In this revised form, If I Did It is a strangely illuminating text. The Goldmans framed the book in a way that makes O.J. Simpson’s guilt unambiguous, which certainly isn’t difficult; even the portions that Simpson had signed off on didn’t leave much room for doubt. In a chapter titled “The Night in Question,” Simpson—or at least Simpson’s ghostwriter—describes Simpson arriving at Nicole’s house, and encountering Ron Goldman at the gate. “She’s got candles burning inside,” Simpson rages. “Fucking music playing. Probably a nice bottle of red wine breathing on the counter, waiting for you.”

“Not for me,” Goldman protested.

“Fuck you, man! You think I’m fucking stupid or something?”

Suddenly the front door opened. Nicole came outside, alerted by our raised voices. She was wearing a slinky little cocktail dress, black, with probably not much on underneath… Nicole came at me, swinging. “Get the fuck out of here!” she said. “This is my house and I can do what I want!” … She came at me like a banshee, all arms and legs, flailing…

As Simpson tells it, Nicole falls and hits her head, Ronald Goldman strikes a martial arts pose, and Simpson feels the knife in his hand. And then, he says, “Something went horribly wrong, and I know what happened, but I can’t tell you exactly how.” Like the American public, O.J. Simpson wanted to have it both ways: to profit from the murders while still claiming his innocence.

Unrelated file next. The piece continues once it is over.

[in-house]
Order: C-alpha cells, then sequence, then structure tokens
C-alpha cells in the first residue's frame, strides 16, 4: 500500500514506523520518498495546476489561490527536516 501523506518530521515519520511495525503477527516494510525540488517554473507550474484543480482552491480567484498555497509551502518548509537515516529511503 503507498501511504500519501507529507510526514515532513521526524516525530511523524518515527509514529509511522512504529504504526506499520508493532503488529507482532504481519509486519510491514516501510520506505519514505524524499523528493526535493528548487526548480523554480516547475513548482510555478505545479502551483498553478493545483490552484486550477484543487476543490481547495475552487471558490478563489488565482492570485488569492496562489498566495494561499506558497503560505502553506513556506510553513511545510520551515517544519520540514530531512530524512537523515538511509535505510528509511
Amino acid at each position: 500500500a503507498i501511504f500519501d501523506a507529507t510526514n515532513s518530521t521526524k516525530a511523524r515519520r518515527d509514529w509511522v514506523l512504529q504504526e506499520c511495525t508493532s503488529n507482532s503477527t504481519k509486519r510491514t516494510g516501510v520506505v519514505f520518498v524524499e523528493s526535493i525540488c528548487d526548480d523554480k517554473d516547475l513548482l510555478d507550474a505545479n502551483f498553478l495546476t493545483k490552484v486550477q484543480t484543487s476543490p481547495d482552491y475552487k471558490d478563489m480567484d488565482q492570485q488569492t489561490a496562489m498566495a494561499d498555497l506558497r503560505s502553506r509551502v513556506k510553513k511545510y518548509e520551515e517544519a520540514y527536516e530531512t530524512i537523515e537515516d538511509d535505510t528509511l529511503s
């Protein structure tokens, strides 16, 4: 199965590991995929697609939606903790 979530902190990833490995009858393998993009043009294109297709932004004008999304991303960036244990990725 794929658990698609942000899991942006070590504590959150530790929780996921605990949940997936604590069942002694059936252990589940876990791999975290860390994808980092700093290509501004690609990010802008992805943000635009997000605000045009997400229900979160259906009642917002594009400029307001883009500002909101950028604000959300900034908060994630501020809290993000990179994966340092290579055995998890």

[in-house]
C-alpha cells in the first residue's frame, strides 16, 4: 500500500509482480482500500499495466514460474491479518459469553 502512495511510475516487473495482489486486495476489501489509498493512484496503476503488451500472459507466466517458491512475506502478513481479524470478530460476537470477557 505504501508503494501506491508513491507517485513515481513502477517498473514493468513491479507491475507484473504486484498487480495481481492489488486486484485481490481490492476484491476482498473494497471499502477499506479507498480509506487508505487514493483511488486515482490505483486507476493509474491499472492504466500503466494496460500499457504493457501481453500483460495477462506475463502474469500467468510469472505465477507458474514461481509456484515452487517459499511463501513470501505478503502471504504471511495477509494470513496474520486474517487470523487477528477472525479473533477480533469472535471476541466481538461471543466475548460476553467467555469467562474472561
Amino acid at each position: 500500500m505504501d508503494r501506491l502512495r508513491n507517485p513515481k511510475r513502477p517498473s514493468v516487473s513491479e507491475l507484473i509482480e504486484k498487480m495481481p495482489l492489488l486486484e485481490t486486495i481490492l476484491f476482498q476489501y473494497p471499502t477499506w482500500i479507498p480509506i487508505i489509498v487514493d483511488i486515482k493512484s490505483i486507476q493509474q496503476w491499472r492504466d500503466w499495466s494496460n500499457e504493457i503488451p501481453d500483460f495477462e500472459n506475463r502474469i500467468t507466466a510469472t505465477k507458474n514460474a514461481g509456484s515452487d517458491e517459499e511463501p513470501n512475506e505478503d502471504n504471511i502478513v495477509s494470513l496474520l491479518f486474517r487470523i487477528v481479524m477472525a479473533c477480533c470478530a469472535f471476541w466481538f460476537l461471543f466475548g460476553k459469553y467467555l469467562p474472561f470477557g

In the case of the People vs. O.J. Simpson, there are no innocent parties. There are also no winners. As the Goldman family was promoting If I Did It in the fall of 2007, news broke that O.J. Simpson had been arrested in Las Vegas for robbery and kidnapping. He had attempted to steal, from a dealer’s hotel room, sports memorabilia that the claimed had previously been stolen from him. At first, he seemed happy to ignore the charges: “I’m not walking around feeling sad or anything,” he told The Los Angeles Times, “I’ve done nothing wrong.” But on October 3, 2008—exactly 13 years after he was acquitted of the murders of Nicole Brown Simpson and Ronald Goldman—Simpson was sentenced to between nine and 33 years in prison, an astoundingly high sentence for the crimes of which he was convicted. He will be eligible for parole next year, by which time he will be seventy years old.

“I don’t like to use the word payback,” his lawyer, Yale Galanter, has said of the sentence. But, he adds, “I can tell you from the beginning my biggest concern was whether or not the jury would be able to separate their very strong feelings about Mr. Simpson and judge him fairly and honestly.” If we are to see O.J. Simpson’s trials as object lessons in American law, we have to wonder how Simpson would have fared if he had still been able to afford the lawyers who defended him 20 years ago.